First Hitit International Congress on Security Studies, Çorum, Turkey, 24 December 2021 - 27 August 2022, pp.186-187
Globalization is the driving force behind arms production and defense industrialization changes
in developing countries. A group of scholars argues globalization process would force
developing states to integrate into the production chains of big defense corporations to have
viable defense industries (Anthony 1993; Sköns 1993; Sköns and Wulf 1994; Bitzinger 1994;
Bitzinger 2003; Hayward 2000; Adams 2001; Struys 2004). Others disagree. These scholars
argue that an investigation of global arms production reveals different strategies to build
enduring defense industries and different patterns of development of defense industries
(Bitzinger 2010; Bitzinger and Kim 2005; Bitzinger 2015; DeVore 2015). Both Bitzinger and
DeVore provide valuable insights into why globalization of arms production and defense
industrial relations do not homogenize defense industrial development worldwide. However,
there are still unexplained aspects of defense industrial choices and development trajectories.
Why do countries that have similar industrial capabilities and similar development strategies
experience different development trajectories? How does a state successfully produce certain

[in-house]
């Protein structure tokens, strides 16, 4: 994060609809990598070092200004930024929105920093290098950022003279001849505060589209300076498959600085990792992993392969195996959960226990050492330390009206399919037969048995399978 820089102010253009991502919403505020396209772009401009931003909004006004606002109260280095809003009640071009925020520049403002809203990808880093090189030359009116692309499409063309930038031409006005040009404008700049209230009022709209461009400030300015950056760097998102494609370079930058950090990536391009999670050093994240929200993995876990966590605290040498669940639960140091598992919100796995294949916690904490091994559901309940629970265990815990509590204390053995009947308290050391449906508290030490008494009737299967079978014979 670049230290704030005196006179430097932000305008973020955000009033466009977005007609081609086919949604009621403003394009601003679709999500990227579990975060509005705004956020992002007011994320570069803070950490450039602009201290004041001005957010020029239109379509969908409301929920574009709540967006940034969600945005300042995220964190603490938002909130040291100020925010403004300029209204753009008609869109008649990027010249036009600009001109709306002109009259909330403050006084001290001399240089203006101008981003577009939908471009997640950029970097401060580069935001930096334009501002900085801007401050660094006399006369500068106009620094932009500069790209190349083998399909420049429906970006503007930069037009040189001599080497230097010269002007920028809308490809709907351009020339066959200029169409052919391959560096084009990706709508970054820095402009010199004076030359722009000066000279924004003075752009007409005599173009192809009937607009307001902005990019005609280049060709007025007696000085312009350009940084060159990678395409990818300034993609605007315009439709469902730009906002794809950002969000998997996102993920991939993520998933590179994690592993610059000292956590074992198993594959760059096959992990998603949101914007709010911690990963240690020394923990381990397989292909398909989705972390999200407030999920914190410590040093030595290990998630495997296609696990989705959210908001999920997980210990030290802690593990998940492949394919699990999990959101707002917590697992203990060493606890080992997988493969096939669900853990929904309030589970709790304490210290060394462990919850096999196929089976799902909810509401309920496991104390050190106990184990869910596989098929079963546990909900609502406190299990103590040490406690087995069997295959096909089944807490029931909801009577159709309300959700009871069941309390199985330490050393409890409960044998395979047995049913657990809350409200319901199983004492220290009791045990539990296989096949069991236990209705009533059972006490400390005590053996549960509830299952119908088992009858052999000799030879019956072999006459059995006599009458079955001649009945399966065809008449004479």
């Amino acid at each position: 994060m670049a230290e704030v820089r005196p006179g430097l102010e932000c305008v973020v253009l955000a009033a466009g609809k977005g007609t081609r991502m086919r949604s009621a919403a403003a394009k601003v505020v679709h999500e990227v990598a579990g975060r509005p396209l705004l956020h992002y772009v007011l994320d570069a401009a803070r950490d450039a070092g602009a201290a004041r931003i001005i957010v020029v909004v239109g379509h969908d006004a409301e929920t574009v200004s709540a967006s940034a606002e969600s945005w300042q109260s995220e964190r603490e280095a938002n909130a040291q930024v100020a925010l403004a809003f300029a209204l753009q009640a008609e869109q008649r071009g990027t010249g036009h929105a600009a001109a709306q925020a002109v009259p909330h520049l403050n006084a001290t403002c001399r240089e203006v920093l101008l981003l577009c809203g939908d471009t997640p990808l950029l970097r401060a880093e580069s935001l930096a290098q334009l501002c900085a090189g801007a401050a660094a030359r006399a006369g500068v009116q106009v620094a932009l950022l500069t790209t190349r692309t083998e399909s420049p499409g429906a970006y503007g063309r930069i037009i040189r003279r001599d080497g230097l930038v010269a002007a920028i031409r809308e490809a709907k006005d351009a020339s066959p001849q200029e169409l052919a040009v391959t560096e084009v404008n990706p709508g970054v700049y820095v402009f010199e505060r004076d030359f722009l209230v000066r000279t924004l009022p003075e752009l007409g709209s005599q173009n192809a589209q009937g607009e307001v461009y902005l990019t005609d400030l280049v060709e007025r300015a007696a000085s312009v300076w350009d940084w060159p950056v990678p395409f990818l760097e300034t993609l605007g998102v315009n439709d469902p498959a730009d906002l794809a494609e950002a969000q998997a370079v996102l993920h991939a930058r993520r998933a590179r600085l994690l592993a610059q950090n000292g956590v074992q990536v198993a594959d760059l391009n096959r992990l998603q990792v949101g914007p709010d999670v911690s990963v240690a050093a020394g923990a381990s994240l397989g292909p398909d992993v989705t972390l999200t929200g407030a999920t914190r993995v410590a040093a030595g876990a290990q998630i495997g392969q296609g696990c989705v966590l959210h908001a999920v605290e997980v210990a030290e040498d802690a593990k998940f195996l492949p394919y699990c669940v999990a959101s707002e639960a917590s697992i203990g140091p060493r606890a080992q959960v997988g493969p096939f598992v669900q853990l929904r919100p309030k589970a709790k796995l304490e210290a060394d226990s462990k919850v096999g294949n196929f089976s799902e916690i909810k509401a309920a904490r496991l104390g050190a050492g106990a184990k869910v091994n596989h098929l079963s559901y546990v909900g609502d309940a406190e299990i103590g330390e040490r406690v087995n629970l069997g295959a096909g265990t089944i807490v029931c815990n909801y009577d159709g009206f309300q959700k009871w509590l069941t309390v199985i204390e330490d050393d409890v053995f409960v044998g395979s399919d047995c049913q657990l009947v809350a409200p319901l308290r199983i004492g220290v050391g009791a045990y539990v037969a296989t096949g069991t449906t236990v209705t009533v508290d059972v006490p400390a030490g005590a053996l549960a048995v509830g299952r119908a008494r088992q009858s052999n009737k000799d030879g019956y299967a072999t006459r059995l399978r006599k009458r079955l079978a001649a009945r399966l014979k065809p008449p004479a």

weapons systems, such as tracked armored vehicles, but fail at other systems, such as tanks?
Why do we observe differences even though the states follow the same export-oriented
development strategy? Despite excellent research by many scholars, this variance in global
arms production remains an understudied issue.
This paper seeks to answer why these variances occur in global arms production through the
lens of Uneven and Combined Development theory. We argue that even if arguably
globalization pushes states to behave in a certain way, the persistent unevenness in socioeconomic, political, and military capabilities results in different variations of prescribed
development strategies and goals. In other words, there is a constant dialogue between the
international and domestic, resulting in multiple, diverse, and uneven development of defense industrial capabilities are occurring in the global arms production. To show how different
development paths are happening, we will focus on emerging countries investing in their
defense industrial capacities, such as Turkey, Egypt, South Korea, Brazil, and South Africa.